Ferreira Fest 70

Published October 2015.

Please report any broken or expired links to admin@louisferreira.org.


All content copyright © 2015.
 
 
Another 20th of the month rolls around and with it another great party at Ferreira Fest! We have an absolutely fantastic interview with Mika McKinnon, as well as photos, screen caps, news and updates. So grab your favorite pineapple-themed cocktail at our virtual bar and come on in as we celebrate the acting career of Louis Ferreira and the endeavors of his friends!
 
 
CHARITY NEWS

Ability Online

Ability Gives handed out 149 grants; this means $300,000 worth of equipment to make the lives of disabled kids easier. You can designate your donations to go specifically to equipment purchases - your money will directly benefit a child who desperately needs some highly specialized means to get around.

Ability Online's Making History Event is happening on Wednesday November 11th, 2015 at The Royal Ontario Museum in Toronto. Read more about it on their website, their Twitter feed and the Events Page! Catch a Sneak Peek of some Dinosaur Egg Prizes that will be available at the event - from Dyson to Godiva with much more to come!

If you have a special needs child in your life who could use a bunch of online buddies please send them to http://www.abilityonline.org/ - they're having a membership drive right now and lots of kids and young adults from all over the world are waiting to connect with your kid!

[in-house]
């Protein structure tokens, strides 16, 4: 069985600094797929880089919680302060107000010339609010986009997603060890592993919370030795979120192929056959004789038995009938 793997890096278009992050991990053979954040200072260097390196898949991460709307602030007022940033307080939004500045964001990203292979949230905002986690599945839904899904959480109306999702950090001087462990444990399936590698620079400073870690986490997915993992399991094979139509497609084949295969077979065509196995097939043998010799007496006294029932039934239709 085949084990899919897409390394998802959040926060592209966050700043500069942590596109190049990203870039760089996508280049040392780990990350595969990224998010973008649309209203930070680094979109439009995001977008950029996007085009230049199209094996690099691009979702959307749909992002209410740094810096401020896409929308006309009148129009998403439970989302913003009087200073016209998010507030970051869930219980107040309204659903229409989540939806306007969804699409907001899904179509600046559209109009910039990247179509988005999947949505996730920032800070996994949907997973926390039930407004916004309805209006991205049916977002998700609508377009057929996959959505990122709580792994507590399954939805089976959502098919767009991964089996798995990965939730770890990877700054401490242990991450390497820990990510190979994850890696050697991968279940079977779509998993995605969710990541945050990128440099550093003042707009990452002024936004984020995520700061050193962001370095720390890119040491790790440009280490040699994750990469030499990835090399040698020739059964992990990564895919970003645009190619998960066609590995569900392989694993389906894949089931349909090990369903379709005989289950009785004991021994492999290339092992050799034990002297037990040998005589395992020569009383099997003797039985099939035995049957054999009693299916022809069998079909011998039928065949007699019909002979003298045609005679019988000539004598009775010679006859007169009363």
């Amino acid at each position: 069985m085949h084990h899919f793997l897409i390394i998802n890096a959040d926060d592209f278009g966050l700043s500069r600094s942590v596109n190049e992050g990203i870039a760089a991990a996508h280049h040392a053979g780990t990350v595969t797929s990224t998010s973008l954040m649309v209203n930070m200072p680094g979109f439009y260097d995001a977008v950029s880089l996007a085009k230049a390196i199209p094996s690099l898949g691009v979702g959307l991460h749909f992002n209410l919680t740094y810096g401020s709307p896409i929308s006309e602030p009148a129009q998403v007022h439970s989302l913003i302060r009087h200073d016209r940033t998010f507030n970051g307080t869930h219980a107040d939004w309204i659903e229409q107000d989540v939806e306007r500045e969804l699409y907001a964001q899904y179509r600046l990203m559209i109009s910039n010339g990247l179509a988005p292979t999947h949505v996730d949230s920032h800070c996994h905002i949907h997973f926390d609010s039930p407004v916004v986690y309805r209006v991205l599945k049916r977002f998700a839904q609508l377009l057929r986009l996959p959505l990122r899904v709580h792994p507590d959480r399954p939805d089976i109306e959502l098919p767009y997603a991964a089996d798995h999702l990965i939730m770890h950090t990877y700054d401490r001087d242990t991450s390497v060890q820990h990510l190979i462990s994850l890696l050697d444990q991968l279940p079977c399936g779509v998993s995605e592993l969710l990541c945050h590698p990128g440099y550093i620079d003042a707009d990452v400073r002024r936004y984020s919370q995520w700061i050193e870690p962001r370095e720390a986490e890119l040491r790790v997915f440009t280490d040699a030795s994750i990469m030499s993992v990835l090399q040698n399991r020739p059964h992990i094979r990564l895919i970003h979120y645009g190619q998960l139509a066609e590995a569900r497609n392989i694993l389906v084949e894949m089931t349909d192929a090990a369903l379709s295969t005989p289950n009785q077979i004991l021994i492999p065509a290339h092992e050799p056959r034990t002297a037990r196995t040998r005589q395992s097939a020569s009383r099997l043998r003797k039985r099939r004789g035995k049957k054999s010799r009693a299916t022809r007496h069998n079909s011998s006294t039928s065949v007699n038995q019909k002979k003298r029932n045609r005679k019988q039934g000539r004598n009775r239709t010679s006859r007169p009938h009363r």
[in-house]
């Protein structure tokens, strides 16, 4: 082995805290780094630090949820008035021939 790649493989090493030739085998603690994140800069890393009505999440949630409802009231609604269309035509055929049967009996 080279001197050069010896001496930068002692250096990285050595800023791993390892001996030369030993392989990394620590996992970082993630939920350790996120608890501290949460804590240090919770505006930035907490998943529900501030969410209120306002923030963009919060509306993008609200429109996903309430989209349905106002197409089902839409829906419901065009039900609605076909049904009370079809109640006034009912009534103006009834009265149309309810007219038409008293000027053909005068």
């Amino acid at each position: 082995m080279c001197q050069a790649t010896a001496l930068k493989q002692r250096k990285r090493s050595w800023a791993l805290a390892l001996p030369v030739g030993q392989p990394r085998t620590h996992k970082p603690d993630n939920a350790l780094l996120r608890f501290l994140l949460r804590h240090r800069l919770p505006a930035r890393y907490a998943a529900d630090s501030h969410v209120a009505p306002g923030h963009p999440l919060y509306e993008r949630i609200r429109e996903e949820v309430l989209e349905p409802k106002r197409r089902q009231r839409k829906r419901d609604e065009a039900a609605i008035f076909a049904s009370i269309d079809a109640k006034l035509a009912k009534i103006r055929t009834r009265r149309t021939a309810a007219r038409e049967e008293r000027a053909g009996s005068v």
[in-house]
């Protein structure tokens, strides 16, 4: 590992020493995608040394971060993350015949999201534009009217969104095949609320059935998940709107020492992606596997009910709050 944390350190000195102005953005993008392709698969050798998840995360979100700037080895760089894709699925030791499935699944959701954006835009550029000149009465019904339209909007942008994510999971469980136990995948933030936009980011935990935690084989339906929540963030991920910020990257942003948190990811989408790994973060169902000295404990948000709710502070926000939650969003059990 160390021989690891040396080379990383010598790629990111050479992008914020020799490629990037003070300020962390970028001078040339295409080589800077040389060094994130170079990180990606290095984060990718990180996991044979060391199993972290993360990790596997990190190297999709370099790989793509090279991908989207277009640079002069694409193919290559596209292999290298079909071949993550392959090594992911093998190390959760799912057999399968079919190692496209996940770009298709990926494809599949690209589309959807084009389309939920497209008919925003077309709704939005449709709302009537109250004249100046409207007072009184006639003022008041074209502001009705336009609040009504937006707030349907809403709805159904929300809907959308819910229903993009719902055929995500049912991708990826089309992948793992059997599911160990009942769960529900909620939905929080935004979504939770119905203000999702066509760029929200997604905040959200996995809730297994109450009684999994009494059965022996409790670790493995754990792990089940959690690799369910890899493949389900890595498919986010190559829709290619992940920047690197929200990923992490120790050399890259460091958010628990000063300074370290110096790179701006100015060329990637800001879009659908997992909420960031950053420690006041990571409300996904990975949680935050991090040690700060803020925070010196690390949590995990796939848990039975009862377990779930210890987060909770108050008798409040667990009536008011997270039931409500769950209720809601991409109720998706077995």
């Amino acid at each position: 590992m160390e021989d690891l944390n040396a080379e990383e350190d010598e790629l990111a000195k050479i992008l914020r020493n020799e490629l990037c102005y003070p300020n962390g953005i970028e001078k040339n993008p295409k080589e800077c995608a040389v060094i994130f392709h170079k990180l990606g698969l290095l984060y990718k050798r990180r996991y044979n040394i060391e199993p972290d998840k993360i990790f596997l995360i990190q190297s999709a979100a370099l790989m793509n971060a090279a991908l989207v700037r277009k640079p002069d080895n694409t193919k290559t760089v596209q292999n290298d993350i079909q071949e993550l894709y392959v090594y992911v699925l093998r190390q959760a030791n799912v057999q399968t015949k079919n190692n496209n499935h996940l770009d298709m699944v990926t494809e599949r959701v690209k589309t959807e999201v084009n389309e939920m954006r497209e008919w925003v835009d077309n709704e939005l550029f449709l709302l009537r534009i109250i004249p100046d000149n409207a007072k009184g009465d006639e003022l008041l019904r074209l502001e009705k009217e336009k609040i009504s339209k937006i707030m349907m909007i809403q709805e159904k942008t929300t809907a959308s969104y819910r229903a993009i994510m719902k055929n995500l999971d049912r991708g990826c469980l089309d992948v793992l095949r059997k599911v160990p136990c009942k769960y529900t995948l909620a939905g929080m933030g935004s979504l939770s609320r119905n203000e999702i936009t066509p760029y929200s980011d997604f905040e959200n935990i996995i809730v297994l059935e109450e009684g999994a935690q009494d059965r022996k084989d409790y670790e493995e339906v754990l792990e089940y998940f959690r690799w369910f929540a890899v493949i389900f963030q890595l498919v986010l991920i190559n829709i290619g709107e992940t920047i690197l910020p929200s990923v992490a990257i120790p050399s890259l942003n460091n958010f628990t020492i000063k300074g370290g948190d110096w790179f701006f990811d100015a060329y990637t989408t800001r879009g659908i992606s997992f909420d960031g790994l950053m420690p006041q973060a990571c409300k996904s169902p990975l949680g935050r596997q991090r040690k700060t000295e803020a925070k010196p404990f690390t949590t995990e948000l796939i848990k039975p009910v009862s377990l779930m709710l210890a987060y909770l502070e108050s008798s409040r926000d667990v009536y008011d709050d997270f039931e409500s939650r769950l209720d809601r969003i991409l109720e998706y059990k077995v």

#bestcyberdad - Louis is now online at http://www.abilityonline.org/, chatting away with members and mentors. As the organization's first Cyber Dad he's breaking new ground every day!


And of course you can make a general donation anytime - just click on the logo below to get started!

 

 
 
Project Limelight

The latest Tuesday Night Live event featured none other than Bradley Stryker, one of our first friends!
 
Bradley Stryker tells his story
 
Bradley and Luvia Petersen
 
The TNL September Panel
 
The next Project Limelight TNL fundraiser will be October 27th at 7pm at Lux Lounge. The Storytellers will soon be announced here.

In the meantime you can purchase a virtual ticket by simply making a donation - just click on the logo below - your money will go towards training young Vancouverites in the performing arts. Many of them are at-risk youth, so your pennies can literally save lives!
 

 

 
The Good Neighbours' Club
 
GNC has posted new pictures of their facilities and their members at the Club on their website. Check out the marvelous opportunities the club offers to elder homeless men!

They held their Annual Hockey Night on October 7th. The club opened in the evening so the men could watch the game
together and enjoy pizza, pop, and chips.
Housing Services (from the GNC Facebook Page)
"Did you know that our one part-time housing worker has in less than 8 months secured housing for 20 of our men? That's almost 11% of all the the new men joining GNC thus far in 2015. Additionally, with the aid of other staff and volunteers we have enabled our older and senior men to live safely in apartments of their own or in a boarding home environment and prevented evictions by landlords. We also work tirelessly with community partners to obtain and maintain housing that allows our elder men to live with dignity and independence."

Winter Coats Needed
"With the onset of the cooler weather, the members of The Good Neighbours' Club are in need of good quality used winter coats. Please ask your friends, neighbours and relatives if they have some older winter coats they would like to donate. Our members would be very appreciative. Thanks very much for your consideration of this request."

As the colder seasons arrive in the Northern hemisphere please think about those less fortunate than you who don't have a warm place to sleep tonight. Click on the logo below - every donation helps, no matter how small.